GST, a new uniform indirect tax regime for the entire nation, will facilitate a single unified and common market, says IVAN DA COSTA, President, Global Ocean Group.
The top seven warehousing clusters in India expect to add 218 mn sq ft of space over the next four years, since large warehouses will become the way forward after the uniform GST regime comes into force (from April 1, 2017). WhatÂ´s your opinion?
According to me every move has an advantage and a disadvantage. The business success depends on the ability of a company to factor in variables and continue to stand firm.
How do you see the road ahead for logistics providers and warehouse developers?
Warehouses will be chosen, post GST implemenÂ¡tation, to rationalise costs to the company as well as price reduction for the end user.
Earlier, the local state taxes were the mitigating factor for consideration by companies before they finalised their warehousing requirements of location and size. The obvious advantage of GST for the warehousing sector is that consumers will be able to consolidate bulk stocks to simultaneously meet supply side demands at fast paced warehouse hub regions for the company seamlessly, instead of being spread out thinner at multiple warehouses with smaller size dynamics that result in cost inefficiencies. This will bring improvement to all the clusters by also eliminating wrong calls made and enhancements for smoother operations.
The apparent disadvantage of GST for warehousing is that companies will have to recalibrate through proper logistics planning for specific cargo to be picked up from a particular warehouse, the route of transport while dealing with multiple destinations simultaneously. This might affect supply side dynamics through delays of supply for urgent deliveries or when lower lead times are available.
Logistics providers are growing on a steady scale through e-commerce, economy revival, the proposed GST implementation and government policy initiatives like Â´Make in India Â´.
A logistics company bears around 60 per cent in transportation costs and 40 per cent costs towards warehousing, freight forwarding and other value-added services. The implementation of GST will result in growth of around 1 per cent to 1.5 per cent as logistics operations have a direct correlation with economic activity. Logistics costs would be trimmed by as much as 20 per cent from the current levels.
GST is a mixture of two tax duties – central (excise duty, countervailing duty, service tax) and the state (value added tax, octroi as well as entry tax and luxury tax)-accruing to governments when an end user purchases goods or services.
In short, the same level of tax will be charged by the government on a specific product or service across the country, irrespective of where it is manufactured and sold in different states.
The central and state tax rate is currently 26.5 per cent whereas, post GST, the tax level will reduce to 18-21 per cent on most good and all services.
GST will also help companies reduce logistics costs by up to 1.5 per cent to 2.5 per cent as it brings in three key structural changes. India will become a bigger market with fewer and larger warehouses. This will lead to bigger and larger number of trucks on roads.
How should they gear up for the surge in demand for mega-warehousing post the uniform GST tax regime?
In my opinion, the warehousing business will be automatically boosted due to GST implementation. Here are a couple of suggestions:
1)A consensus meeting of all stakeholders, including top logistics and warehousing companies in India should be convened by the Union Government. The surge in demand for mega-warehousing will be the consequence of the e-tailing business.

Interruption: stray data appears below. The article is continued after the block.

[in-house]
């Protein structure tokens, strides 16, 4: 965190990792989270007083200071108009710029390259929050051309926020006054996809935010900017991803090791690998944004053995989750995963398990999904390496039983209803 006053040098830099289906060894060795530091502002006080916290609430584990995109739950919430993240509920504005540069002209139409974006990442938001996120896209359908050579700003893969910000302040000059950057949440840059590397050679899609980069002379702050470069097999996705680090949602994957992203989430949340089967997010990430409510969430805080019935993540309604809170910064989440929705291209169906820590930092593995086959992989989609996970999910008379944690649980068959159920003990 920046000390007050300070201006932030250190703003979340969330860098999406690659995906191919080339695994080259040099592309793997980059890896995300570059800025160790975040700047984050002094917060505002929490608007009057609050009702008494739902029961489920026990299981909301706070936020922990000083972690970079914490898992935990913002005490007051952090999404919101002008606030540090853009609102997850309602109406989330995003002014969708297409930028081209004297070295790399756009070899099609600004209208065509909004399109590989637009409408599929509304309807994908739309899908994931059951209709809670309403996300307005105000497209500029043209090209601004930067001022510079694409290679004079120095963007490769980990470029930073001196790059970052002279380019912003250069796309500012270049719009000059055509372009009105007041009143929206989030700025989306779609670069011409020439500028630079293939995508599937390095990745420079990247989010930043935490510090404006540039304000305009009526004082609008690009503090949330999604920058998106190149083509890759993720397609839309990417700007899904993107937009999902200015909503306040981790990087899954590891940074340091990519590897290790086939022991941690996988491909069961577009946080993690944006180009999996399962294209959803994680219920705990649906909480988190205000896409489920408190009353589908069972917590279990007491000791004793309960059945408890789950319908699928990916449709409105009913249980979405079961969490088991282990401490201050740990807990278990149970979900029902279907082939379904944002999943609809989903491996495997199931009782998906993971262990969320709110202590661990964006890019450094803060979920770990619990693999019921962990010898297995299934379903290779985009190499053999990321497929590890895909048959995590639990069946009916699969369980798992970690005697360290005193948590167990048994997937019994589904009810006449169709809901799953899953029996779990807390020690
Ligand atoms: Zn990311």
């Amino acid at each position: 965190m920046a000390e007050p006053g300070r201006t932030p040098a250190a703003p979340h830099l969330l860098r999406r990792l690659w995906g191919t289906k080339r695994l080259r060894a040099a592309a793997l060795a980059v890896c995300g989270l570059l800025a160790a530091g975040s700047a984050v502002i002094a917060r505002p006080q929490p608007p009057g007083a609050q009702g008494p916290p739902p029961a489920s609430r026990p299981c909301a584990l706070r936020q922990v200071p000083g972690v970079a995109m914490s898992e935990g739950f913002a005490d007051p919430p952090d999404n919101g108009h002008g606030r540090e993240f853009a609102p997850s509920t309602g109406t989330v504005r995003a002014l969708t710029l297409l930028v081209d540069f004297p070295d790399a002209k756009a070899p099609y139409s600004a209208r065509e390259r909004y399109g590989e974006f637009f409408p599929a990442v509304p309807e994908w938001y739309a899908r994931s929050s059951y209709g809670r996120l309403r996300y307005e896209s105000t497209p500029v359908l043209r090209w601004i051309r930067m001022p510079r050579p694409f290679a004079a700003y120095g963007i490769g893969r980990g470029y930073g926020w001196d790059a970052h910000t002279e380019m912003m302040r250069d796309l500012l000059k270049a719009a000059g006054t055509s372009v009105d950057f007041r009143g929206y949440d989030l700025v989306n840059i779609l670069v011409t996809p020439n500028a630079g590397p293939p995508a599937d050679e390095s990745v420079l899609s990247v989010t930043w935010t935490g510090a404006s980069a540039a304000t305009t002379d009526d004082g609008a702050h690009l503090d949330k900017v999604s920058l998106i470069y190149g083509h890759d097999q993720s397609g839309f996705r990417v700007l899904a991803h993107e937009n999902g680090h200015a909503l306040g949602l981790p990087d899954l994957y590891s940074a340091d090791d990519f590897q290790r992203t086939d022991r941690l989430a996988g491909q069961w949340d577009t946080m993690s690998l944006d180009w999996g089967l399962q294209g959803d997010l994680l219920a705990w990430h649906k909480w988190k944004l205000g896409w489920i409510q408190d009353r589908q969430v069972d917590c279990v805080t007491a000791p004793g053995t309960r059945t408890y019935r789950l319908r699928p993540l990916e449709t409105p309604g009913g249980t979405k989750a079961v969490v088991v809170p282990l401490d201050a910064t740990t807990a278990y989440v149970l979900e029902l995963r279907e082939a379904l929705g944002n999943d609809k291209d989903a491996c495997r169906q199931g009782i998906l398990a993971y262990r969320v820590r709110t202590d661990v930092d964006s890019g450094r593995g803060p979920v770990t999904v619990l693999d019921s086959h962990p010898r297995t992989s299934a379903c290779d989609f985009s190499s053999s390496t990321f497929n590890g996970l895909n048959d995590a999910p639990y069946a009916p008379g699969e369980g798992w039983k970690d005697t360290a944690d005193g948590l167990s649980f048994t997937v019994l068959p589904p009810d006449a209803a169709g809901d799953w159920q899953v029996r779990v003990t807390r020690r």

2)We need to connect existing companies in the warehousing business that have exhibited strong fundamentals over a period of time.
Profit making is the first motivation of business. So it flows that a profitable scenario with projected earnings more than current business flows would naturally give an impetus to the logistics business. Post GST, warehousing companies will factor in the pros and cons of real world business realities. There is also a need to target companies that are unable to keep pace with the emerging new dynamics allowing for economies of scale.
There will be a clean system of whose cargo is to go where, a seamless chain of business as logistics companies wonÂ´t be affected much, while warehousing will be impacted. There will be fewer warehouses, but bigger and larger ones. There will be a lot of investors keen to invest in the business as dormant partners, in view of the obvious growth trajectory being projected.
3. The will be absolute transparency in all business positions of logistical contracting resulting in competitive movement by all stakeholders.
GST and the flagship scheme of Â´make in IndiaÂ´ will boost a large demand for warehouses and push manufacturing and e-tail away from the tax avoidance way of doing business thus far (having smaller warehouses across all states in India).
Is Â´bigÂ´ going to be better business for warehousing? Further, is it a reasonable expectation of logistical costs coming down in India to 12 per cent, as being espoused by stakeholders?
Â´BigÂ´ means large space. The companies or firms having warehousing businesses on a small scale will be adversely impacted as new and larger warehouses will be set up. Business will move to big warehouses as their cost will be lower. Big warehouses will store cargo on rental basis with multiple clients using the same warehouse. Big players will benefit by the change in warehousing disposition. However, the routing and transportation will have to be better planned to avoid delays in the delivery of goods to clients. Small warehouse companies will have to invest to grow in physical size through a conglomeration of several small size warehouse owners.
The Indian logistics sector comprises two-thirds of the space occupied by the freight cargo business while sea, rail and road account for the remainder. The last 60 years hasnÂ´t seen a lot of transformation in logistics infrastructure.